• Remote Access (Point-to-Site)
        The remote access function of the gateway allows a user on a single computer to bridge in the virtual network. This is similar to the Site-to-Site function but doesn’t require a gateway on each side, only on one side. An example of this is an administrator connecting from their laptop into the virtual network from their corporate network instead of their on-premise datacenter network.
    • NAT/Load balancing
      The final function that the gateway can provide is NAT and or Load balancing. As expected NAT and Load balancing allows connectivity to an external network like the internet without having the internal Virtual Subnets and IP Addresses of the VM Network routable external to the VM Network. The NAT capability allows for a single externally routable IP address for all connections external to the VM Network or can provide a 1-1 mapping of a VM that needs to be accessed from the outside where the address internal to the virtual network is mapped to an address that is accessible from the physical network. A Load balancer provides the standard load balancing capabilities the primary difference being the Virtual IP (VIP) is on the physical network while the Dedicated IPs (DIPs) are in the VM Network

In Windows Server 2012 R2 the in-box gateway provides Forwarding, Site-to-Site and NAT functionality. The gateway is designed to be run in a Virtual Machine and takes advantage of the host and guest clustering capabilities in Windows and Hyper-V to be highly available. A second major feature of the gateway is that a single gateway VM can be the gateway for multiple VM Networks. This is enabled by the Windows networking stack becoming multi-tenant aware with the ability to compartmentalize multiple routing domains from each other. This allows multiple VM Networks to terminate in the same gateway even if there are overlapping IP addresses.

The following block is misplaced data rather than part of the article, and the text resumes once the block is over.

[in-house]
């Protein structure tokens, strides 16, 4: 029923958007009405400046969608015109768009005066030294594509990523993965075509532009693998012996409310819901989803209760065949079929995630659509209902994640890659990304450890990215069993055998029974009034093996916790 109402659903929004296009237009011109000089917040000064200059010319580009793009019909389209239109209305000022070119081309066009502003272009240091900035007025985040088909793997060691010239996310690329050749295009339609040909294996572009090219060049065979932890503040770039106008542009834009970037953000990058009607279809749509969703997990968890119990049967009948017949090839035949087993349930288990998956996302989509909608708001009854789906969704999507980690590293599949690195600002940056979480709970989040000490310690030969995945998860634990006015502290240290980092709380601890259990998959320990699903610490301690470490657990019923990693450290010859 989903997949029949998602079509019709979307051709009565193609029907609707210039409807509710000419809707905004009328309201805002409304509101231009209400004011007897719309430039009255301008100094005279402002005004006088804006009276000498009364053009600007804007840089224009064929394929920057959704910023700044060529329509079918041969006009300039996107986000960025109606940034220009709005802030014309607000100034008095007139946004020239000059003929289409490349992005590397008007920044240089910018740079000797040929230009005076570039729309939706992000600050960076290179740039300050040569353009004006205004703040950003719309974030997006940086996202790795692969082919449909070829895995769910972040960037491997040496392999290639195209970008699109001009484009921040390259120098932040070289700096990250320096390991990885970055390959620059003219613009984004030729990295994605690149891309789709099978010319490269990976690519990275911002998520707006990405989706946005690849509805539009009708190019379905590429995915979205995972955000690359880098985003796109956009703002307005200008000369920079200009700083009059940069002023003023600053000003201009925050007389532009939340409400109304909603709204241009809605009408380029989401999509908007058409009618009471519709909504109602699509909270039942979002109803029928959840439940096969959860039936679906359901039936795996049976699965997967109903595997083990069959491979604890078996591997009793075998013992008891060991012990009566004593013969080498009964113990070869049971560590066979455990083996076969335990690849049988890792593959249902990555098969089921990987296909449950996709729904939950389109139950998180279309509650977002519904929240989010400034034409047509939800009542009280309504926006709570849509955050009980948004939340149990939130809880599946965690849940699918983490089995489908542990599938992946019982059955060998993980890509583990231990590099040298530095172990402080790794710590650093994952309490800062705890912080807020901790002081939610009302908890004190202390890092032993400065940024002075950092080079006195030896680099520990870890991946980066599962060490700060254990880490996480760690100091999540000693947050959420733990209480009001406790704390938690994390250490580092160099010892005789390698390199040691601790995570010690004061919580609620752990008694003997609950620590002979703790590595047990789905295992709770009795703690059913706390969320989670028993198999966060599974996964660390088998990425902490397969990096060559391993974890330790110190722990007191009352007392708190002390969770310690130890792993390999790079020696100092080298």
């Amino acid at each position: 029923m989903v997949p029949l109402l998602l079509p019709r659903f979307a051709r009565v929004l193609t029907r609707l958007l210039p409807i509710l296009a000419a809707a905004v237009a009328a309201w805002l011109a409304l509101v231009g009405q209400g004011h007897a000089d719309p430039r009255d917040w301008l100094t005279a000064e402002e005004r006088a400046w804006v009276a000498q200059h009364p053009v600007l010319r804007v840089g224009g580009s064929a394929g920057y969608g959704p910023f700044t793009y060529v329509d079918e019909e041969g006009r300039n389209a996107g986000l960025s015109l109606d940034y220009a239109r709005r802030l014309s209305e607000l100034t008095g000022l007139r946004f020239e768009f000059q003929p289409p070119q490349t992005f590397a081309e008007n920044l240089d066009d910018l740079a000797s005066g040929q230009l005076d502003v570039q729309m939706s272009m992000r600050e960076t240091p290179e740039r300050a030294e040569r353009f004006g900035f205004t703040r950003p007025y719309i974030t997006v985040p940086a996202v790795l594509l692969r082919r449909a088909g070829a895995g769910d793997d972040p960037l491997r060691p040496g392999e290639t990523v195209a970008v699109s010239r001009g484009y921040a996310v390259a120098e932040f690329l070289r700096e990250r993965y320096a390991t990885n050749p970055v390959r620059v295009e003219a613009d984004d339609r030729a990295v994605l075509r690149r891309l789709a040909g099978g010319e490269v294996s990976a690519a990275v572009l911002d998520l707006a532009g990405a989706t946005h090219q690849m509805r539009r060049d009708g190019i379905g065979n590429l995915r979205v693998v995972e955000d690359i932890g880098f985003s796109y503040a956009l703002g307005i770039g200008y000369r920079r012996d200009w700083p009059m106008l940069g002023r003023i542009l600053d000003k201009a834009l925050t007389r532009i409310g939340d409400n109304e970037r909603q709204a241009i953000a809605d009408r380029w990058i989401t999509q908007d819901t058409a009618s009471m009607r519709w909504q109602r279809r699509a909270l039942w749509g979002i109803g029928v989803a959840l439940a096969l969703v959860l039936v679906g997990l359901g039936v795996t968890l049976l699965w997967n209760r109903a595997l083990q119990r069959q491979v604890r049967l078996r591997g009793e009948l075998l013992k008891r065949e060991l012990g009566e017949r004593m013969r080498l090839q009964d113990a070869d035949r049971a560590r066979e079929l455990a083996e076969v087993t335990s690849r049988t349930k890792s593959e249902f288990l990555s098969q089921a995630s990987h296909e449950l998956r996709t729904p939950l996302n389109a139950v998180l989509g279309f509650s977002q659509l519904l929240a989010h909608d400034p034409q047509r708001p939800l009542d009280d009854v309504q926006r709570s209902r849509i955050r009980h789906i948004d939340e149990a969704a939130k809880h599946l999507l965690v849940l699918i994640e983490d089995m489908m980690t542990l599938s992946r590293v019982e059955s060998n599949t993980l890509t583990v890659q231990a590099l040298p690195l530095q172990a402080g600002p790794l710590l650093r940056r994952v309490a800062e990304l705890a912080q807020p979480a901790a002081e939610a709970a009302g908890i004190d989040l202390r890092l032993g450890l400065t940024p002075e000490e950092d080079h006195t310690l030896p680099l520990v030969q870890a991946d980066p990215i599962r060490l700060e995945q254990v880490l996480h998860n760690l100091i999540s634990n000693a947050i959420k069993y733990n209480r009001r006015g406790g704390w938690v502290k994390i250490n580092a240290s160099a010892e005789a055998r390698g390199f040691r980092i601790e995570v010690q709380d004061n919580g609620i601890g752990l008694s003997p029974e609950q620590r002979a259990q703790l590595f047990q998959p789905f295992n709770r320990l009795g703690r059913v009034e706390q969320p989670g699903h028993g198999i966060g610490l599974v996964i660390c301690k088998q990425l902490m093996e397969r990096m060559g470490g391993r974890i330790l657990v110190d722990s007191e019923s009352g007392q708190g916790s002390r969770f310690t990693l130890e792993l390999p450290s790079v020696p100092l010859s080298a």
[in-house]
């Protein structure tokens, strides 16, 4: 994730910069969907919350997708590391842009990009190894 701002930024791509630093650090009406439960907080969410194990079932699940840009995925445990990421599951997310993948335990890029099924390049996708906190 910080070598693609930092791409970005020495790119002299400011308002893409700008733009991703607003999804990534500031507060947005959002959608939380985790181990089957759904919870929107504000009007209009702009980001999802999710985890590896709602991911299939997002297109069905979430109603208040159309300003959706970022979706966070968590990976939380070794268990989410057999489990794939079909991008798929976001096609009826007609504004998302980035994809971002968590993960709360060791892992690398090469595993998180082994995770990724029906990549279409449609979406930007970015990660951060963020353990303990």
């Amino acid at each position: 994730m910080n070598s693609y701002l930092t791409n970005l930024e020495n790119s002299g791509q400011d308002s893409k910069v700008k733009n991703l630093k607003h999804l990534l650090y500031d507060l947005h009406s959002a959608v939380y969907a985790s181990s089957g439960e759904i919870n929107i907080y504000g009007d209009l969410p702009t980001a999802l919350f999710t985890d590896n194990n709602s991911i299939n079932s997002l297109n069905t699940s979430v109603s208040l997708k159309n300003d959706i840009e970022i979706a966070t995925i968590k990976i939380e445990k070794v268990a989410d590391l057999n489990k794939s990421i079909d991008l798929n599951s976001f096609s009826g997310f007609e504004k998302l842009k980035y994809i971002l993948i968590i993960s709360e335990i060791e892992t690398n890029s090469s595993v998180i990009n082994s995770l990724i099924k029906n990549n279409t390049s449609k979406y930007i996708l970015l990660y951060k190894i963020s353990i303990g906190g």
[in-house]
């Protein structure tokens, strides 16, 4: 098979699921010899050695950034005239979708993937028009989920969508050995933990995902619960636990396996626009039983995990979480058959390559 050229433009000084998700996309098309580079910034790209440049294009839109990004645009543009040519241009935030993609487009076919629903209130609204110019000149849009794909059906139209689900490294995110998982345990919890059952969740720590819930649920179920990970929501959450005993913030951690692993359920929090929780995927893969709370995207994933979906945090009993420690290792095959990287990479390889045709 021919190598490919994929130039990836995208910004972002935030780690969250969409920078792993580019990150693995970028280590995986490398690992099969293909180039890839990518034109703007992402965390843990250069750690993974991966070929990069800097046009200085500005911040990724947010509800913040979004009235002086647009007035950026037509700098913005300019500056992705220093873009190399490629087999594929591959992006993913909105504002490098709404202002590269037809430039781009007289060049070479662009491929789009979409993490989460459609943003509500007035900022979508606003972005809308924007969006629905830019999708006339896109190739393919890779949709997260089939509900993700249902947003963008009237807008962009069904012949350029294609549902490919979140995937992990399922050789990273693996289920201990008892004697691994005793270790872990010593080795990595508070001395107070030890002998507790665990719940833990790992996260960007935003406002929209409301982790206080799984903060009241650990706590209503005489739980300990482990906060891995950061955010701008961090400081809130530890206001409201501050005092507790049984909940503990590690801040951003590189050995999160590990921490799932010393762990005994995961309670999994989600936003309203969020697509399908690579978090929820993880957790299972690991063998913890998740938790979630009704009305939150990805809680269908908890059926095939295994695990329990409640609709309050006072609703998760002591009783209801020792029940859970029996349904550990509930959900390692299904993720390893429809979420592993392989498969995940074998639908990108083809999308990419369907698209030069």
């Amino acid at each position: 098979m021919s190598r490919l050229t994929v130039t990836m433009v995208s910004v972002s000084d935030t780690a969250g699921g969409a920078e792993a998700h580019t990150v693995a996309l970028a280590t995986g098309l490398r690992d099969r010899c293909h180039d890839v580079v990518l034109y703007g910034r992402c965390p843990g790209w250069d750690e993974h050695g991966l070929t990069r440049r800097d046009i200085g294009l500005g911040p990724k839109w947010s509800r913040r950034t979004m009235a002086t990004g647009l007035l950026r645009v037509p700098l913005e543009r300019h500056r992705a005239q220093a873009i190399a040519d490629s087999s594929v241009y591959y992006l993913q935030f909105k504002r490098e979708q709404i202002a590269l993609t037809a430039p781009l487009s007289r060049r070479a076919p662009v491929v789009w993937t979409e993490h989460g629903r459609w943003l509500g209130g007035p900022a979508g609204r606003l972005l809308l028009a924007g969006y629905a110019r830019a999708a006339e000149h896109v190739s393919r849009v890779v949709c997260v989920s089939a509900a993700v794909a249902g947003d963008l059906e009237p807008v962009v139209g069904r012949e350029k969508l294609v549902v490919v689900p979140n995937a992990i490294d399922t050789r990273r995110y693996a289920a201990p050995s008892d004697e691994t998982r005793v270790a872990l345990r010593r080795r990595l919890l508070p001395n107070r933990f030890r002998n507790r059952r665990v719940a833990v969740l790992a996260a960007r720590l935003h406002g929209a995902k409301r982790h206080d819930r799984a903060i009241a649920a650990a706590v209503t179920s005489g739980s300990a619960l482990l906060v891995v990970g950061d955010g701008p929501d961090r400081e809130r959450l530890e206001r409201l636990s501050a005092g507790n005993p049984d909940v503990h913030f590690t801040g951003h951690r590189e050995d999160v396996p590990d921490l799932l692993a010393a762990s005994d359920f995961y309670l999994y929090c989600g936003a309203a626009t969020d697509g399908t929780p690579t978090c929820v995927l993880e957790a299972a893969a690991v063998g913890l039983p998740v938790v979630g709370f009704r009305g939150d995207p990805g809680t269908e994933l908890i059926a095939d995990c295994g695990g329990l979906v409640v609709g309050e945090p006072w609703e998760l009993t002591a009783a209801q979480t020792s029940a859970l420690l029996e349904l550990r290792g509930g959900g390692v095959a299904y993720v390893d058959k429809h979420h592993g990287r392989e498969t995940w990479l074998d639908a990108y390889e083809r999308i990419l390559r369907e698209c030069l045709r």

In addition to the inbox Windows Gateways there are a growing number of third party gateways that provide one or more of these functions. These gateways integrate with SCVMM just as the inbox Windows Gateway does and acts as the bridge between the VM network and the physical network.

A few other capabilities of the SCVMM’s support of gateway that should be noted are:

    • There can only be one gateway IP Address per VM network.
    • The gateway has to be put in its own Virtual Subnet.
    • There can be multiple Gateway VMs on the same host but there cannot be other VM on a VM Network on the same host of the Gateway VMs.

For more details on how routing works and the packet flow related to routing in a VM network, check this link for A PowerPoint slide deck that describes Hyper-V Network Virtualization packet flow.


Packet Encapsulation